Table 3 Performance of logistic regression models including clinical variables with and without deep learning ECG index in the internal and external datasets
Fig. 4: Utility of deep learning ECG index beyond clinical risk predictors.
figure 4

Receiver operating curves for the identification of sudden cardiac death cases in the internal (a, n = 2792) and external cohort (b, n = 1043) with logistic regression models. Clinical variables include age, sex, heart failure, coronary artery disease, myocardial infarction, diabetes, chronic obstructive pulmonary disease, seizure, and cerebrovascular accident.


We utilized data from two large geographically distinct community-based out-of-hospital SCD cohorts to train, test, and validate a 12 lead ECG waveform-based DL model, which was compared to a previously validated conventional ECG model. The DL model achieved a higher accuracy with an AUROC of 0.889 for internal cohort and 0.820 for external validation, and outperformed the conventional ECG risk score. A slightly lower performance in the external cohort may be related to differences in demographics and clinical profiles, which may affect the accuracy of the model’s prediction. However, despite such differences, the overall performance remained good in the external cohort. To our knowledge, this is the first report of an ECG-based DL model that has outperformed a conventional ECG risk model in predicting out-of-hospital SCD at the community level.

There are some unique aspects of study design that made this work feasible. SCD is a dynamic and unexpected event that requires prospective ascertainment17. Since annual incidence is in the range of 50–100/100,0001, existing cohorts of 5000–10,000 subjects cannot yield sufficient numbers of SCD cases for viable analyses, especially those that employ deep learning models. Furthermore, we were able to include both survivors and non-survivors of SCD in our datasets, which avoids the bias of predicting only non-survivors or survivors. The establishment of the two population cohorts Oregon SUDS17 and Ventura PRESTO18 consisting of ~1.85 million US residents, provided sufficient numbers for deep learning. Equally important, both studies have been obtaining and archiving digitized 12 lead ECGs performed prior, and unrelated to SCD events. While this is a challenging process for the SCD phenotype, it is a pre-requisite for discovery of prediction models.

Recently published studies have developed DL models to predict SCD or ventricular arrhythmias (VA) using cardiac MRI images25,26, monophasic action potentials recorded during invasive electrophysiology studies27 as well as clinical data28, that also show promise. The major advantages of utilizing the resting 12 lead ECG for SCD risk assessment relate to low cost, noninvasiveness, and wide availability in diverse populations around the globe. Given the low cost and wide availability of ECGs, this model has potential to augment early screening for subclinical cardiovascular conditions that carry an increased SCD risk. More recently, rapid developments in wearable device technology have enabled recording of the ECG beyond the healthcare environment, during activities of daily living.

As compared to a previously developed and validated 6 variable conventional ECG risk score, the DL model achieved significantly higher performance in detecting SCD cases, which supports the higher utility of DL-based models. In contrast to conventional risk calculators, DL models do not require manual feature selection and extraction but instead can utilize the entire digital signal to incorporate novel indices of risk. Consequently, ECG DL models are not biased in focusing on pre-specified ECG parameters and thus have the potential to achieve higher throughput and broader scope while preserving accuracy (Fig. 5). Another major advantage of DL techniques in comparison to conventional statistical tools is that they require making fewer assumptions about data structure. Hence, DL models can be more accurate for evaluation of complex nonlinear relationships in large datasets. However, DL techniques may also have some disadvantages which need to be considered during development, and also prior to deployment. These include model-specific requirements for inputting data, vulnerability to systemic bias and lack of the ability to explain mechanisms of findings which is still a work in progress.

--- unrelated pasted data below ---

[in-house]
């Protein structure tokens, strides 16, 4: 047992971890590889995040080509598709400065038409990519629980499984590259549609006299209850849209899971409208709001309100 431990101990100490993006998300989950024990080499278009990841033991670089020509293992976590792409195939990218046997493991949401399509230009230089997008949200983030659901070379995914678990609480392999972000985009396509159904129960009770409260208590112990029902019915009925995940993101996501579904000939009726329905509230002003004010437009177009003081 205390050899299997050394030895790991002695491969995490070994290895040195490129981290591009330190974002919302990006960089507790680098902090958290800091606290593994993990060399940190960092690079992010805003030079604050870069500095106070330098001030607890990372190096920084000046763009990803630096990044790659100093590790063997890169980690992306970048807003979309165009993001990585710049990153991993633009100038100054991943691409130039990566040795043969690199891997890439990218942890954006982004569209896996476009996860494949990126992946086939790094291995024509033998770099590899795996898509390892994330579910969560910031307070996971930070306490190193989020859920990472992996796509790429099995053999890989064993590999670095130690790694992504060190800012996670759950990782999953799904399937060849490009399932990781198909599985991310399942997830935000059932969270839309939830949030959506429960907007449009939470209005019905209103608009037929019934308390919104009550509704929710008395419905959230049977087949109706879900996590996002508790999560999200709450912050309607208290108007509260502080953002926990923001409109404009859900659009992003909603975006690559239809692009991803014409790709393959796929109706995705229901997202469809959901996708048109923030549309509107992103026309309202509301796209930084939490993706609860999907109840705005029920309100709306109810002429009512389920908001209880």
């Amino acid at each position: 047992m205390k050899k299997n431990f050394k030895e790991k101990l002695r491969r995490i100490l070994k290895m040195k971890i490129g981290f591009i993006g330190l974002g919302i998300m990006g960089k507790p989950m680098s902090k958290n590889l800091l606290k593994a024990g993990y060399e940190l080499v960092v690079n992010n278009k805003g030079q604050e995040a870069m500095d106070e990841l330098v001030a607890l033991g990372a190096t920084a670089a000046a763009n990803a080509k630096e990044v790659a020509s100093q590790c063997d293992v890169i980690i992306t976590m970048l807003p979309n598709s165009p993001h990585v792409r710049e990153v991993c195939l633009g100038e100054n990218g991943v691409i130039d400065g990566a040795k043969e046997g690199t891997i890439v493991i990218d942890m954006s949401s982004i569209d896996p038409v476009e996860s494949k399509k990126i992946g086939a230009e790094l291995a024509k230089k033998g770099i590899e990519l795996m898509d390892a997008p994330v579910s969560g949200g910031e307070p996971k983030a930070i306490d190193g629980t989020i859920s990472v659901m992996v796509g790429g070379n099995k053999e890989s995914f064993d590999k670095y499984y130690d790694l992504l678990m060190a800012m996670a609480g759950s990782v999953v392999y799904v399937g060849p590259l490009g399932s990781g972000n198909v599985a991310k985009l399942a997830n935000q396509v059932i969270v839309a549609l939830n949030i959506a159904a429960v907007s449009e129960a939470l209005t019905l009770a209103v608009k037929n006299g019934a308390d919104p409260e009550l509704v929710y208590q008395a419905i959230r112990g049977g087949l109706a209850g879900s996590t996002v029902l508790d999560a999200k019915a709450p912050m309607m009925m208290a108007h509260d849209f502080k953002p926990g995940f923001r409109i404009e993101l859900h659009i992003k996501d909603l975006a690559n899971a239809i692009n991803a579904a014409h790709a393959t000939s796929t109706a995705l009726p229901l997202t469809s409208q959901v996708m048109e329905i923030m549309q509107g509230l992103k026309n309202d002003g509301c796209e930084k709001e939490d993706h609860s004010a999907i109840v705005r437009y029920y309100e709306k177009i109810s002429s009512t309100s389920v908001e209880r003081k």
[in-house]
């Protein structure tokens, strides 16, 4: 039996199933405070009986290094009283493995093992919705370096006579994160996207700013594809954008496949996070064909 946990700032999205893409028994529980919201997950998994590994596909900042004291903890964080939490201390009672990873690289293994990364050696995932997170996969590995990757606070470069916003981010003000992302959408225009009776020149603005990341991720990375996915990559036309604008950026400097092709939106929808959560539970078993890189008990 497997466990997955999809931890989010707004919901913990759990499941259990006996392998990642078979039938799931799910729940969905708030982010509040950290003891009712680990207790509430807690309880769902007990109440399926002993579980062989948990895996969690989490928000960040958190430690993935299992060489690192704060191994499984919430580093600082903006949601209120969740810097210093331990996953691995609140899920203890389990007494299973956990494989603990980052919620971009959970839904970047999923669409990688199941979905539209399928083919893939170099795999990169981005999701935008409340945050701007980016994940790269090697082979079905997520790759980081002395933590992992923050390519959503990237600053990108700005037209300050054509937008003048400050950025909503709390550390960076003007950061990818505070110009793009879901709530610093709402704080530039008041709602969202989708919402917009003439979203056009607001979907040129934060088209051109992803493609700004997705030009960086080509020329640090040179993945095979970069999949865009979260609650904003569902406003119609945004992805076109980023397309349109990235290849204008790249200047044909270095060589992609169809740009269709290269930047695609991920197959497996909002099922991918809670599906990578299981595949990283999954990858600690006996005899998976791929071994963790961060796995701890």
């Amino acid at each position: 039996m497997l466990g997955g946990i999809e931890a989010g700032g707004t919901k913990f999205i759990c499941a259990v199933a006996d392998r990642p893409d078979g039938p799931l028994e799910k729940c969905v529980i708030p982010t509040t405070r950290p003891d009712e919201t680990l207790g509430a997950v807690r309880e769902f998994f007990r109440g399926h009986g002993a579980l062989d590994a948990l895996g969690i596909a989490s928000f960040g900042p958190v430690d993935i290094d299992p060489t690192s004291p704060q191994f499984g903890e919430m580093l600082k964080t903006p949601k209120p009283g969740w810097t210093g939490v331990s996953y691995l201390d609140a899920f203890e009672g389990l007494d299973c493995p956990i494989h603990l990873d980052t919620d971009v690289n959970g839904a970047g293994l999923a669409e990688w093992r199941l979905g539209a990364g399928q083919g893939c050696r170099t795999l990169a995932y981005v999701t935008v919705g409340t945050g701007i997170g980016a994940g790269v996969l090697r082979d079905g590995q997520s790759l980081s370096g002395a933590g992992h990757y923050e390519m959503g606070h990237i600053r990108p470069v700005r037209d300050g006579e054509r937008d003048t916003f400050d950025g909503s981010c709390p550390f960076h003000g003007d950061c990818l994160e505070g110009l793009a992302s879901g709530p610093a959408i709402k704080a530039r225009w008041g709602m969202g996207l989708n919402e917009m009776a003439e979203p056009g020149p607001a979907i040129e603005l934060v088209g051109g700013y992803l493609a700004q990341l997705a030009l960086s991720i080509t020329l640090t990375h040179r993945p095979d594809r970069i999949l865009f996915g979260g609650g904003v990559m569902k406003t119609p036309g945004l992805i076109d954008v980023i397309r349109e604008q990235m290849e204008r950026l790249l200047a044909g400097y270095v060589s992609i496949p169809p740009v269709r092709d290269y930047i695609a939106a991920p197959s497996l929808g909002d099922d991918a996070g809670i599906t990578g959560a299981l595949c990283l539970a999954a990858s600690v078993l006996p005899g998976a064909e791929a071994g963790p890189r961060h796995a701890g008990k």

Fig. 5: Summary of deep learning versus conventional ECG analysis.
figure 5

Schematic illustration of the advantage of deep learning-based ECG analysis over conventional methods. LVH left ventricular hypertrophy, SCD sudden cardiac death.

SCD is a complex trait as well as a multifactorial event, and pathophysiology is based on the interplay between the underlying substrate and a variety of triggers. ECG abnormalities that have been associated with an increased risk of SCD are often surrogates of the underlying cardiac substrate (e.g., LVH, myocardial scarring, repolarization abnormality), and accurate risk stratification requires a combination of several nonspecific ECG abnormalities10,11. Even though ECG may reflect widespread cardiac and noncardiac conditions29,30,31, the logistic regression model showed that DL-ECG index improved the discriminative value of SCD over clinical variables. Similar findings were found in a recent DL-ECG model among heart failure patients32. In comparison to conventional dichotomous analytical methods, deep learning-based ECG analysis may provide more precise and comprehensive quantification of ECG abnormalities and deeper phenotyping.